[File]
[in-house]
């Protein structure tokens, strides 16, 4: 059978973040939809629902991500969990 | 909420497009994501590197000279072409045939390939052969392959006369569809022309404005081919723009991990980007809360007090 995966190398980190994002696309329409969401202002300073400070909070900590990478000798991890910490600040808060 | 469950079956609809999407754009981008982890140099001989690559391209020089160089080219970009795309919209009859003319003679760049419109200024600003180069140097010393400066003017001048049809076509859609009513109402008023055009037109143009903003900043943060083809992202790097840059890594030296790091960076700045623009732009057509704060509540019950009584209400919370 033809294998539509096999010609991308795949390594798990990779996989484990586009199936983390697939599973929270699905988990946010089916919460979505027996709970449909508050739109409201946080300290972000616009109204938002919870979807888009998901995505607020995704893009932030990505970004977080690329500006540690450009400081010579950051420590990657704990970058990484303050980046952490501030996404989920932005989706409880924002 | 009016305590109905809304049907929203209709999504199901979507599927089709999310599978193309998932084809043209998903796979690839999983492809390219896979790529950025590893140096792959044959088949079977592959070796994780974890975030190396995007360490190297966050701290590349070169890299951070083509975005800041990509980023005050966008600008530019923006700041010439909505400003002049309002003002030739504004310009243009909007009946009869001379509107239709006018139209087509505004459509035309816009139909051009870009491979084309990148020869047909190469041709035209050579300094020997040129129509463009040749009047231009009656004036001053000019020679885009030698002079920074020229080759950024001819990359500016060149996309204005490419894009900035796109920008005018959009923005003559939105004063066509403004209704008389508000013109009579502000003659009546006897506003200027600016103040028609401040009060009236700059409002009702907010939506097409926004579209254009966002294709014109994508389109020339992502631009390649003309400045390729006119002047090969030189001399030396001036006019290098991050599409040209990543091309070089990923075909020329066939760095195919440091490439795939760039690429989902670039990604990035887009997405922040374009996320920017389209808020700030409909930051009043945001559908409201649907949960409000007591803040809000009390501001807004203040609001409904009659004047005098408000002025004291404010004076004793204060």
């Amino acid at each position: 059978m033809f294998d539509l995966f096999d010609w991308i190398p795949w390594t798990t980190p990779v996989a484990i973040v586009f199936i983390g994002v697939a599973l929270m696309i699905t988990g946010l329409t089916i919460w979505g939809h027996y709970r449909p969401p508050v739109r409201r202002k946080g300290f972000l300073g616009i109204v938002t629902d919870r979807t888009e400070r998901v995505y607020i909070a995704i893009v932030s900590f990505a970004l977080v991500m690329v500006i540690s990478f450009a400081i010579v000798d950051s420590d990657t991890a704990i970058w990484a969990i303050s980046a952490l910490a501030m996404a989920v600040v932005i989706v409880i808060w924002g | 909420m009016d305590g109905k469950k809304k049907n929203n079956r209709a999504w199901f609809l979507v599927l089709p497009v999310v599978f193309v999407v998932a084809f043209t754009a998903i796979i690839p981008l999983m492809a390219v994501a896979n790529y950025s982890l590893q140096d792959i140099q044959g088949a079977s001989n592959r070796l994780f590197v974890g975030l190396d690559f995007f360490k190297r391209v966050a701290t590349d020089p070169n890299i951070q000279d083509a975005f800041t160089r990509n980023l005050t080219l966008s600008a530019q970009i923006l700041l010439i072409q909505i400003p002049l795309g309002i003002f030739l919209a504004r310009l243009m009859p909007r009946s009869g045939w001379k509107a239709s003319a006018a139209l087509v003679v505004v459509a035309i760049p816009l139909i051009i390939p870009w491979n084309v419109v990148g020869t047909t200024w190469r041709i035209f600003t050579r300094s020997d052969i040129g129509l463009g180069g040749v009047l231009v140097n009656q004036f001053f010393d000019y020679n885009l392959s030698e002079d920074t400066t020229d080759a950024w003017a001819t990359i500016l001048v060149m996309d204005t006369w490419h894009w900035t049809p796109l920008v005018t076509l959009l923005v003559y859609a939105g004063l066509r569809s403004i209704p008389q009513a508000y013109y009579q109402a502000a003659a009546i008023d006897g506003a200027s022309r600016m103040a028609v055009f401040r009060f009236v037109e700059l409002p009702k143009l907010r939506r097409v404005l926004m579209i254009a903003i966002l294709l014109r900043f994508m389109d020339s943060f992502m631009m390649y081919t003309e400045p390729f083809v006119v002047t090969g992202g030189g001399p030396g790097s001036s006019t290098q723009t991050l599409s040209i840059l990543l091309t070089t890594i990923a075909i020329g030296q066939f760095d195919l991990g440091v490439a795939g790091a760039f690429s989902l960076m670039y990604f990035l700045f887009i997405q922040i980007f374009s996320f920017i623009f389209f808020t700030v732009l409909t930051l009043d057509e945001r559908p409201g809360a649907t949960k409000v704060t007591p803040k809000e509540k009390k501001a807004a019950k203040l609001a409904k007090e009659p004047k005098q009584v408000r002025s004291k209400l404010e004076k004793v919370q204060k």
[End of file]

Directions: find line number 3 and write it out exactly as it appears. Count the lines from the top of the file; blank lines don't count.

């Amino acid at each position: 059978m033809f294998d539509l995966f096999d010609w991308i190398p795949w390594t798990t980190p990779v996989a484990i973040v586009f199936i983390g994002v697939a599973l929270m696309i699905t988990g946010l329409t089916i919460w979505g939809h027996y709970r449909p969401p508050v739109r409201r202002k946080g300290f972000l300073g616009i109204v938002t629902d919870r979807t888009e400070r998901v995505y607020i909070a995704i893009v932030s900590f990505a970004l977080v991500m690329v500006i540690s990478f450009a400081i010579v000798d950051s420590d990657t991890a704990i970058w990484a969990i303050s980046a952490l910490a501030m996404a989920v600040v932005i989706v409880i808060w924002g | 909420m009016d305590g109905k469950k809304k049907n929203n079956r209709a999504w199901f609809l979507v599927l089709p497009v999310v599978f193309v999407v998932a084809f043209t754009a998903i796979i690839p981008l999983m492809a390219v994501a896979n790529y950025s982890l590893q140096d792959i140099q044959g088949a079977s001989n592959r070796l994780f590197v974890g975030l190396d690559f995007f360490k190297r391209v966050a701290t590349d020089p070169n890299i951070q000279d083509a975005f800041t160089r990509n980023l005050t080219l966008s600008a530019q970009i923006l700041l010439i072409q909505i400003p002049l795309g309002i003002f030739l919209a504004r310009l243009m009859p909007r009946s009869g045939w001379k509107a239709s003319a006018a139209l087509v003679v505004v459509a035309i760049p816009l139909i051009i390939p870009w491979n084309v419109v990148g020869t047909t200024w190469r041709i035209f600003t050579r300094s020997d052969i040129g129509l463009g180069g040749v009047l231009v140097n009656q004036f001053f010393d000019y020679n885009l392959s030698e002079d920074t400066t020229d080759a950024w003017a001819t990359i500016l001048v060149m996309d204005t006369w490419h894009w900035t049809p796109l920008v005018t076509l959009l923005v003559y859609a939105g004063l066509r569809s403004i209704p008389q009513a508000y013109y009579q109402a502000a003659a009546i008023d006897g506003a200027s022309r600016m103040a028609v055009f401040r009060f009236v037109e700059l409002p009702k143009l907010r939506r097409v404005l926004m579209i254009a903003i966002l294709l014109r900043f994508m389109d020339s943060f992502m631009m390649y081919t003309e400045p390729f083809v006119v002047t090969g992202g030189g001399p030396g790097s001036s006019t290098q723009t991050l599409s040209i840059l990543l091309t070089t890594i990923a075909i020329g030296q066939f760095d195919l991990g440091v490439a795939g790091a760039f690429s989902l960076m670039y990604f990035l700045f887009i997405q922040i980007f374009s996320f920017i623009f389209f808020t700030v732009l409909t930051l009043d057509e945001r559908p409201g809360a649907t949960k409000v704060t007591p803040k809000e509540k009390k501001a807004a019950k203040l609001a409904k007090e009659p004047k005098q009584v408000r002025s004291k209400l404010e004076k004793v919370q204060k």